Article Text


Antibiotic treatment of Lyme borreliosis: what is the evidence?
  1. R Dinser1,
  2. M C Jendro1,
  3. S Schnarr2,
  4. H Zeidler2
  1. 1Medizinische Klinik I, Universitätsklinik des Saarlandes, 66421 Homburg, Germany
  2. 2Klinik für Rheumatologie, Medizinische Hochschule Hannover, Carl-Neuberg-Straße 1, 30625 Hannover, Germany
  1. Correspondence to:
    Dr R Dinser
    Medizinische Klinik I, Universitätskliniken des Saarlandes, 66421 Homburg, Germany;


Antibiotic treatment of all disease manifestations after infection with Borrelia sensu lato spp aims at resolving the presenting disease manifestation and preventing late stage disease. The goals are resolution of the preventing manifestation and prevention of the spread of bacteria to prevent late disease like arthritis. Different borrelial species prevail in Europe. The natural disease course of European borreliosis is not well defined and the effect of antibiotic treatment is unclear.

  • Lyme disease
  • antibiotic treatment

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In analogy with Treponema pallidum infections, all disease manifestations after infection with Borrelia spp are treated with antibiotics (table 1). The goals are resolution of the presenting disease manifestation and prevention of the spread of bacteria which might cause later stage disease, arthritis being one of the most severe late manifestations. Most studies in favour of this concept have been performed in the United States of America, where only one borrelial genospecies pathogenic for humans (Borrelia burgdorferi sensu stricto) is endemic. Are there sufficient data to support this therapeutic concept in a European context, where different strains prevail?

Table 1

 Antibiotic regimens used in the studies cited in this manuscript

Table 2

 Inclusion criteria and results of treatment trials for Lyme arthritis


Studies from America suggest that early disease manifestations like erythema migrans respond to antibiotic treatment. To our knowledge, only one placebo controlled non-randomised trial has been performed, which proved that penicillin shortens the duration of erythema migrans from a median of 10 to 3 days. However, even in the control group, all skin lesions disappeared within 6 weeks.1 Further trials compared different antibiotic regimens and did not observe relevant differences in outcome between short and long courses of doxycycline, amoxicillin/probenecid, cefuroxime or ceftriaxone,2–4 except that a short course of azithromycin appeared to be less effective than a long course of amoxicillin.5 The median time to response was comparable to the first trial.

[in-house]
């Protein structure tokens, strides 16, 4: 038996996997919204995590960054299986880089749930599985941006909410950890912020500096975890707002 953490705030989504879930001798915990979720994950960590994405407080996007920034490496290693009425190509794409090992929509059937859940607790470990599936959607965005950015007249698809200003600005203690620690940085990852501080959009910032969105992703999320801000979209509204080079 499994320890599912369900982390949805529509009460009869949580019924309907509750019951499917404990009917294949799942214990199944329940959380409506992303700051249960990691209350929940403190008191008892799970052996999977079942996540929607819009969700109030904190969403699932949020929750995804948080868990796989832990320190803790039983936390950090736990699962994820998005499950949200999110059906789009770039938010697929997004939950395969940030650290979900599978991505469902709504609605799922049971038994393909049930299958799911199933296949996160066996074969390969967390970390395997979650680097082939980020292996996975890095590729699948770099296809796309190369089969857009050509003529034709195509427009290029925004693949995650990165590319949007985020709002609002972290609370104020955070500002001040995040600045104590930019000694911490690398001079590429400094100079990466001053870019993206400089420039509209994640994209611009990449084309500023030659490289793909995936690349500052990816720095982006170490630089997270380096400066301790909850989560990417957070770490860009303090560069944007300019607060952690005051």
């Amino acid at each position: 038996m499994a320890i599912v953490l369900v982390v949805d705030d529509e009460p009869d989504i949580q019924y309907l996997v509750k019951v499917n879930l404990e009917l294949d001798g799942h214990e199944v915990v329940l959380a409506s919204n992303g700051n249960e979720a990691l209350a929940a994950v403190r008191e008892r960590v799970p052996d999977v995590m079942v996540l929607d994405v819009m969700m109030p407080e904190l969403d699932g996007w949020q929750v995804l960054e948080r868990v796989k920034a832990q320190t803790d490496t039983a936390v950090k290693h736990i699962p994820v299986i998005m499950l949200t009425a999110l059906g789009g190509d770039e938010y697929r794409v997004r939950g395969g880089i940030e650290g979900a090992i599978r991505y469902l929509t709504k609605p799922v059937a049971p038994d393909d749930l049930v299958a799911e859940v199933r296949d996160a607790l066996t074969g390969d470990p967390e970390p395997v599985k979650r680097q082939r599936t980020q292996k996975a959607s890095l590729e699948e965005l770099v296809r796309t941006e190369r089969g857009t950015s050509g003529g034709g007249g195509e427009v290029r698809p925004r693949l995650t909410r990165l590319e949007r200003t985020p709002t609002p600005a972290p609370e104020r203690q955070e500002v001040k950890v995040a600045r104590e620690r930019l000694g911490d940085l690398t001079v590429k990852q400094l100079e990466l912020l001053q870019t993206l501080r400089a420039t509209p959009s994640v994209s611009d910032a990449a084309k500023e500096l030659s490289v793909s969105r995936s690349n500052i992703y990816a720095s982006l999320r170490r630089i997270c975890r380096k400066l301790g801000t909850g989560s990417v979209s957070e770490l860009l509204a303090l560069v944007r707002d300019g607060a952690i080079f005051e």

No placebo controlled or systematic longitudinal studies of untreated patients have been carried out in Europe. An early observational study suggests that the clinical evolution of untreated erythema migrans in Europe is probably similar to the one described in America.6 European studies only support the conclusion that different antibiotic regimens are equally effective,7,8,9,10,11 even though the time to resolution of erythema appears to be longer than in America.7,9,12 Unfortunately, no study so far has assessed the natural course of the disease dependent on the borrelial species involved. Although we know that different borrelial species are associated with different clinical presentations,12,13 we do not know how this correlates with outcome.


Arthritis is the most thoroughly investigated late stage manifestation. An American placebo controlled study in 40 patients showed that penicillin led to the resolution of arthritis in 55% of patients, whereas no placebo treated patient improved.14 The other placebo controlled study included 60 patients with a positive enzyme linked immunosorbent assay (ELISA) response to Borrelia burgdorferi and chronic arthritis like rheumatoid arthritis, psoriatic arthritis, or vasculitis.15 Treatment with ceftriaxone led to improvement in 48% compared with 10% of untreated patients, irrespective of the form of arthritis. However, the arthritis worsened in 60% of the initial responders after a follow up of 6–18 months.15 The inclusion of differentiated forms of arthritis impedes the interpretation of this study; the efficacy of ceftriaxone on all forms of chronic arthritis could be viewed as a non-specific anti-inflammatory effect.

“The outcome of Lyme borreliosis may depend on the borrelial species causing the infection”

Two small American studies compared different antibiotic regimens—the first, penicillin with ceftriaxone,16 the second, doxycycline with amoxicillin/probenecid.17 Of the 16 patients with arthritis in the first study,16 half had been treated with oral tetracycline or penicillin previously. A subsequent study reported in the same publication16 compared two doses of ceftriaxone in 23 patients, of whom two thirds had been treated previously. Three of nine penicillin treated patients improved, whereas arthritis resolved in 27/30 patients in both ceftriaxone arms within 6 months. Both regimens of the second study17 led to a resolution of attacks of intermittent arthritis in 90% of 40 patients within 3 months.